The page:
Three top Obama surrogates dropped the ball over the weekend when they seemed unable to provide a simple answer to various versions of the old Ronald Reagan question, "Are you better off today than you were four years ago?"
How To Answer The Question
The answer to the "better off" question should have been "Yes" without equivocation. Four years ago, America was bogged down in two costly and deadly wars, the economy was losing 800,000 jobs a month, the stock market had crashed, Wall Street had to be rescued with a $700 billion bailout, the auto industry was on the verge of collapse, and color-coded terror alerts reminded us of the lingering threat of Osama Bin Laden.
Under President Obama, we've ended the war in Iraq, created 4.5 million new jobs, doubled the Dow Jones Industrial Average, generated record profits for the auto industry, and taken out Osama Bin Laden. And that's to say nothing of health care reform, financial reform, repealing "Don't Ask, Don't Tell," signing the Lilly Ledbetter Fair Pay Act, and hundreds of other major accomplishments from this administration.
If Democrats can't remember this history and fail to repeat it every day until November 6, they don't deserve to win re-election. Sure, America hasn't solved all its problems in four years, but Democrats have to stop apologizing for not being perfect and start letting people know what they've actually done. If Americans don't share that sense of accomplishment in the polls right now, Democrats have only themselves to blame for failing to articulate it. The way to change the polls is by spreading the gospel of the truth.
The best teacher of this lesson may be Reagan himself. Remember, Reagan's famous "better off" question helped him defeat Jimmy Carter in 1980 when unemployment stood at 7.5 percent. But four years later, when unemployment had climbed to 8.3 percent, the same level where it stands today, President Reagan had the audacity to declare that "America is back, standing tall" in his January 1984 State of the Union address. It was "morning in America," we were told that year.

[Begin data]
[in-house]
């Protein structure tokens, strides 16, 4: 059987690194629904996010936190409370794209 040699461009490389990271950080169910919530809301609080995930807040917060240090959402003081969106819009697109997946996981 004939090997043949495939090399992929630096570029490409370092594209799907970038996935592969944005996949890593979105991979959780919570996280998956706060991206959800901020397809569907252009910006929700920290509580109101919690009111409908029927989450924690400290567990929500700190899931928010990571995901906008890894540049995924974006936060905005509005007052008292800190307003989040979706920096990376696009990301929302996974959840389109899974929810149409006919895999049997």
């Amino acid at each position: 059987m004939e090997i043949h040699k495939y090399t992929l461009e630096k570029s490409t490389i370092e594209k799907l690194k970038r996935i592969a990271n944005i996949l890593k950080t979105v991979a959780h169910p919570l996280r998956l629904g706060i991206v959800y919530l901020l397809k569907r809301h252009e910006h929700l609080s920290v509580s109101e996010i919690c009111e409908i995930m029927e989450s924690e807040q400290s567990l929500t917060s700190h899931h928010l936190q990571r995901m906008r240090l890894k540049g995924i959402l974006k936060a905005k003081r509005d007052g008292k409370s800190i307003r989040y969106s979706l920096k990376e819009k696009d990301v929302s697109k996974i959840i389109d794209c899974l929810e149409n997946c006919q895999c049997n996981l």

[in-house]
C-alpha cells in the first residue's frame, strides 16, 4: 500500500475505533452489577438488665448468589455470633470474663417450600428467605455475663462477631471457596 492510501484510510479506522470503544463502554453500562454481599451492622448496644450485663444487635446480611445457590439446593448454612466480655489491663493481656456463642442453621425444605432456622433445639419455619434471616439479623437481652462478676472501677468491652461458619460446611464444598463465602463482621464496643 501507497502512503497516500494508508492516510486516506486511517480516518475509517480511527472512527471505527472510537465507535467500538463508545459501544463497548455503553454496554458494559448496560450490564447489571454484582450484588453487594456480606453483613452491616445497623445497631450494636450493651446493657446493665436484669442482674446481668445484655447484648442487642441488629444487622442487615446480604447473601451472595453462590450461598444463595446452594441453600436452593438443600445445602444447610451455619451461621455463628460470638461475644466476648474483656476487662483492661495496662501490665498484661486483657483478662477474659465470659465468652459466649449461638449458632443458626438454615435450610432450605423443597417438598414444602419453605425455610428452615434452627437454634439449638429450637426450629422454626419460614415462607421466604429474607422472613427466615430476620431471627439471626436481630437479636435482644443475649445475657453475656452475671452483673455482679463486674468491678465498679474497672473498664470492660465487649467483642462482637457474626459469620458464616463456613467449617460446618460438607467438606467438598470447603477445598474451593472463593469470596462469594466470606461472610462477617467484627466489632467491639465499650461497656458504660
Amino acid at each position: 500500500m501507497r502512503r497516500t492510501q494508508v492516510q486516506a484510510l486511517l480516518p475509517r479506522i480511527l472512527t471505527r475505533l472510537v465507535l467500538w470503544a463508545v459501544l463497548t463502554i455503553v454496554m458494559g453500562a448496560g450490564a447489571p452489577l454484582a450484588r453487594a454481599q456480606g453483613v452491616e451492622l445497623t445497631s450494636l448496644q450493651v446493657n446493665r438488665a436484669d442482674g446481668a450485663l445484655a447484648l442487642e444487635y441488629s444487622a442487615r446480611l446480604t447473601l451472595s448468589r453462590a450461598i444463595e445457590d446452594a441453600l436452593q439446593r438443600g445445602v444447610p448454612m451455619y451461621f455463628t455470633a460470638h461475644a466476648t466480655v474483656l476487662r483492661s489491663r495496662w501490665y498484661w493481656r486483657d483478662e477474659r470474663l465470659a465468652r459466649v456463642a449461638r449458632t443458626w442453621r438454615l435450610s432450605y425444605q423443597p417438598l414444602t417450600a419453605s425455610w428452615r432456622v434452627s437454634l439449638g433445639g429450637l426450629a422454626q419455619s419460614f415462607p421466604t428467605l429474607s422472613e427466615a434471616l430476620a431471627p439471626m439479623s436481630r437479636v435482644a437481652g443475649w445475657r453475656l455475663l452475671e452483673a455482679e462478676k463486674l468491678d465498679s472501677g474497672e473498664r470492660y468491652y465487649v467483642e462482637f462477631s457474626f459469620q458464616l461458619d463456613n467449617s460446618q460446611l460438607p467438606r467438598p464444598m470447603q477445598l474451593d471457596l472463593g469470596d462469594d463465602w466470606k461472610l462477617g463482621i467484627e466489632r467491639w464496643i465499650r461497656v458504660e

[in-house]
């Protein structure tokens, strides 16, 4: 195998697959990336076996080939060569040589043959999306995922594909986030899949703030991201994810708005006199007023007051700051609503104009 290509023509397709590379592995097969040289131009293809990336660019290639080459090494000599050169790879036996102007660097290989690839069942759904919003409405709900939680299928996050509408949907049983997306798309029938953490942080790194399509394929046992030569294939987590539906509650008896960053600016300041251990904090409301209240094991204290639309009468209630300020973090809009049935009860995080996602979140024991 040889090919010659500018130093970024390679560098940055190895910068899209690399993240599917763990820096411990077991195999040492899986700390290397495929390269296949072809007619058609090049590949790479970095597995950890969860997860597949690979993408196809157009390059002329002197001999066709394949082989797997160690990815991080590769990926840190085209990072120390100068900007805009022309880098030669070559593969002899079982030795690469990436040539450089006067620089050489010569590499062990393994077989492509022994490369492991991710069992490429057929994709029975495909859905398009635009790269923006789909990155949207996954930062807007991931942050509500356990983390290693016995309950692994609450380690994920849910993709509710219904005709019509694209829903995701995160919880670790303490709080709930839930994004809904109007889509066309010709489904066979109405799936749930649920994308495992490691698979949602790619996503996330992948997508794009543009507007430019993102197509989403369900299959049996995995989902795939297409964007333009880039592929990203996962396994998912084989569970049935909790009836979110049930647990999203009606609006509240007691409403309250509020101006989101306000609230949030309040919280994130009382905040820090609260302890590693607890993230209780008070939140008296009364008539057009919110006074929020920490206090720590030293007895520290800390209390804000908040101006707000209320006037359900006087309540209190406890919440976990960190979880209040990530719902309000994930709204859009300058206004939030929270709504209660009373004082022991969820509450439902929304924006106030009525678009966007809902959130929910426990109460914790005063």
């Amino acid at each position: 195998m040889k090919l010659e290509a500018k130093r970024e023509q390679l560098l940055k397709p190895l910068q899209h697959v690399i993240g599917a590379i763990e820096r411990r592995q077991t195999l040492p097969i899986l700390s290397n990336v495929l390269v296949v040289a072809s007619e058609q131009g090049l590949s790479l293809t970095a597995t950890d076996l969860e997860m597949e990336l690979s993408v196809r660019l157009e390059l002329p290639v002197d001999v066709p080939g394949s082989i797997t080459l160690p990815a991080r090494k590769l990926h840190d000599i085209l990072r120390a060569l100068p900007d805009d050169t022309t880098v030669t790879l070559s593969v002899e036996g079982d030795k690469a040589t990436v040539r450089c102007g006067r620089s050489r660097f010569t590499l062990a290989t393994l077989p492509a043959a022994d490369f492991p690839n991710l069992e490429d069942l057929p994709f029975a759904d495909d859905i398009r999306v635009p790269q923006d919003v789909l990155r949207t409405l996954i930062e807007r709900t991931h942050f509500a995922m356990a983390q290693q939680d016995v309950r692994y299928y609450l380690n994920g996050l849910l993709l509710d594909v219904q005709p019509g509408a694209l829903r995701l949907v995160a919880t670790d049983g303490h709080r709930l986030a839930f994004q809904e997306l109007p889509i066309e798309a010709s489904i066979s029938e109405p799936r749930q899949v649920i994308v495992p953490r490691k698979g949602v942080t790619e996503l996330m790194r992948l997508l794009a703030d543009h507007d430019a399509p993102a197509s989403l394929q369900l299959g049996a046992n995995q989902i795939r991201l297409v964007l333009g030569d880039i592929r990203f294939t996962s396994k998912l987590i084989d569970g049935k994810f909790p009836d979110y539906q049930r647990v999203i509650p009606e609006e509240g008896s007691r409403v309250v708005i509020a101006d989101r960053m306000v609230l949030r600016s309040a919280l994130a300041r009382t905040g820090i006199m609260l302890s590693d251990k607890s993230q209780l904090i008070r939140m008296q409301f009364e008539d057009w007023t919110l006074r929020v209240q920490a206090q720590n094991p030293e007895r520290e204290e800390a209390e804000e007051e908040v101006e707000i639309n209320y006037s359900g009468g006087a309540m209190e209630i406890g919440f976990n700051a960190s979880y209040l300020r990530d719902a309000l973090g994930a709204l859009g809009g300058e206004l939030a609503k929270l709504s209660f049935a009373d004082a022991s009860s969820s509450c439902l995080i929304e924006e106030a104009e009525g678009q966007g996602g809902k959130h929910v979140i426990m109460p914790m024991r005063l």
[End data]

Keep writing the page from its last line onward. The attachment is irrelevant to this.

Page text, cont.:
If only Democrats had Reagan's chutzpah.
How To Turn The Question Around
Reagan's "better off" question essentially reversed two generations of progressive government philosophy that helped redistribute wealth for the common good.
It was John F. Kennedy who famously encouraged Americans to think beyond self-interest. "Ask not what your country can do for you but what you can do for your country," he said in his 1961 Inaugural Address.
Kennedy's exhortation to community service over selfishness surely seemed virtuous in his time. But today's Republicans would simply call its socialism. Unless Democrats learn to fight back.
In the 1930s, government helped to modernize America by building the Golden Gate Bridge and Hoover Dam and providing electricity to rural communities that had been hurt by the Great Depression. In the 1940s, after the nation rallied to win World War II, government provided college education and home ownership to veterans with the G.I. bill. In the 1950s, government invested billions of dollars to connect faraway parts of the country by building an elaborate interstate highway system. In the 1960s, America raced to space and to the moon by investing public funds in NASA. In the 1970s, government cracked down on environmental pollution by expanding the Clean Air Act and enacting the Clean Water Act, massive new regulations passed by a Democratic Congress and signed by a Republican president.
All these accomplishments were financed by a progressive tax policy supported by both Democrat and Republican presidents -- including Eisenhower and Nixon -- in which the top tax rate ranged from 70 to 90 percent, more than double today's tax rate under President Obama.
But the massive government projects from the 1930s to the 1970s would become vilified in Reagan's selfish and short-sighted America of the 1980s, and that anti-government legacy still endures in the public consciousness.
That's why Democrats should use their convention this week not just to sell Barack Obama or to bash Mitt Romney. They should articulate, explain, and defend their vision of government itself.
Instead of asking us if we individuals are better off from one election cycle to another, it's time for leaders to ask if America is better off by one party's policies or another. While decades of anti-government individualism have made a few people fabulously wealthy, it's also left America with growing income inequality and stagnant wages. Conservative policies may help a few people get rich, but progressive policies enable millions to join the middle class.
Yesterday on Labor Day, Vice President Joe Biden finally gave a speech that answered the "better off" question the way every Democrat should respond for the next two months. "America is better off today than they left us when they left," he told a cheering crowd, thus answering the question but also reminding voters where we were four years ago under the destructive policies of George W. Bush.
That's the short-term answer, but the long-term answer requires us to re-focus the question. Ultimately, if liberalism is to survive and succeed, liberals and progressives must not be afraid to define and defend it publicly, repeatedly, and unapologetically to the American people.
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